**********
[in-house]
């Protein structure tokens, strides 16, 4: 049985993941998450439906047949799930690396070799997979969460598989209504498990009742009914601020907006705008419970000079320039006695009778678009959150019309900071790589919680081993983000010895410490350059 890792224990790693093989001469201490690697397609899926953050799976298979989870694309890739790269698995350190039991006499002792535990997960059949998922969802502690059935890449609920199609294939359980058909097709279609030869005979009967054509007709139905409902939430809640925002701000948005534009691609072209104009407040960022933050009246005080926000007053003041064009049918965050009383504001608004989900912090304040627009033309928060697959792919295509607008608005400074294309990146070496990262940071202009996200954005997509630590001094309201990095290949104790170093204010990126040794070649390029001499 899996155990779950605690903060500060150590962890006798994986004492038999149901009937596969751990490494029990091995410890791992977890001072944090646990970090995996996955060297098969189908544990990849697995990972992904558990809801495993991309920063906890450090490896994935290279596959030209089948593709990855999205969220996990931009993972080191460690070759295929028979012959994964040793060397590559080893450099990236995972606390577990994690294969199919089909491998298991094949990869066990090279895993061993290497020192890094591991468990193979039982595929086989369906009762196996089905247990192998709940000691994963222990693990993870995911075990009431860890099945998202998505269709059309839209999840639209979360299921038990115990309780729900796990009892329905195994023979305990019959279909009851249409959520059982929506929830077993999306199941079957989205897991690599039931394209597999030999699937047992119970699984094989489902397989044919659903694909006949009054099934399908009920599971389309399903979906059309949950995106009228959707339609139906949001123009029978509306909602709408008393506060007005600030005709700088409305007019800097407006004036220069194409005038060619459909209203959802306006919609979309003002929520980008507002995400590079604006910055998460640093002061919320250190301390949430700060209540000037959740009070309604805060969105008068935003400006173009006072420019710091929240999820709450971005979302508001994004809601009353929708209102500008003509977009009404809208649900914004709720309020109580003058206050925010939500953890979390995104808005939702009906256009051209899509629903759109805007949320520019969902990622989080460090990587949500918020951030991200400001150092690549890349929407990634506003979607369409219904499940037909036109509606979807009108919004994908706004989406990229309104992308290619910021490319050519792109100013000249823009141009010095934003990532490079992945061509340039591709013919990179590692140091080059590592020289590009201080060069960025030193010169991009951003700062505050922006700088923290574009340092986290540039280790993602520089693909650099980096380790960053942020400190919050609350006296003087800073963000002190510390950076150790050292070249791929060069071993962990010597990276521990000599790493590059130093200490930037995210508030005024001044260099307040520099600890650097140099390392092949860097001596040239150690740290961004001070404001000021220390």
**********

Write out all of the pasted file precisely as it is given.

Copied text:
[in-house]
């Protein structure tokens, strides 16, 4: 049985993941998450439906047949799930690396070799997979969460598989209504498990009742009914601020907006705008419970000079320039006695009778678009959150019309900071790589919680081993983000010895410490350059 890792224990790693093989001469201490690697397609899926953050799976298979989870694309890739790269698995350190039991006499002792535990997960059949998922969802502690059935890449609920199609294939359980058909097709279609030869005979009967054509007709139905409902939430809640925002701000948005534009691609072209104009407040960022933050009246005080926000007053003041064009049918965050009383504001608004989900912090304040627009033309928060697959792919295509607008608005400074294309990146070496990262940071202009996200954005997509630590001094309201990095290949104790170093204010990126040794070649390029001499 899996155990779950605690903060500060150590962890006798994986004492038999149901009937596969751990490494029990091995410890791992977890001072944090646990970090995996996955060297098969189908544990990849697995990972992904558990809801495993991309920063906890450090490896994935290279596959030209089948593709990855999205969220996990931009993972080191460690070759295929028979012959994964040793060397590559080893450099990236995972606390577990994690294969199919089909491998298991094949990869066990090279895993061993290497020192890094591991468990193979039982595929086989369906009762196996089905247990192998709940000691994963222990693990993870995911075990009431860890099945998202998505269709059309839209999840639209979360299921038990115990309780729900796990009892329905195994023979305990019959279909009851249409959520059982929506929830077993999306199941079957989205897991690599039931394209597999030999699937047992119970699984094989489902397989044919659903694909006949009054099934399908009920599971389309399903979906059309949950995106009228959707339609139906949001123009029978509306909602709408008393506060007005600030005709700088409305007019800097407006004036220069194409005038060619459909209203959802306006919609979309003002929520980008507002995400590079604006910055998460640093002061919320250190301390949430700060209540000037959740009070309604805060969105008068935003400006173009006072420019710091929240999820709450971005979302508001994004809601009353929708209102500008003509977009009404809208649900914004709720309020109580003058206050925010939500953890979390995104808005939702009906256009051209899509629903759109805007949320520019969902990622989080460090990587949500918020951030991200400001150092690549890349929407990634506003979607369409219904499940037909036109509606979807009108919004994908706004989406990229309104992308290619910021490319050519792109100013000249823009141009010095934003990532490079992945061509340039591709013919990179590692140091080059590592020289590009201080060069960025030193010169991009951003700062505050922006700088923290574009340092986290540039280790993602520089693909650099980096380790960053942020400190919050609350006296003087800073963000002190510390950076150790050292070249791929060069071993962990010597990276521990000599790493590059130093200490930037995210508030005024001044260099307040520099600890650097140099390392092949860097001596040239150690740290961004001070404001000021220390």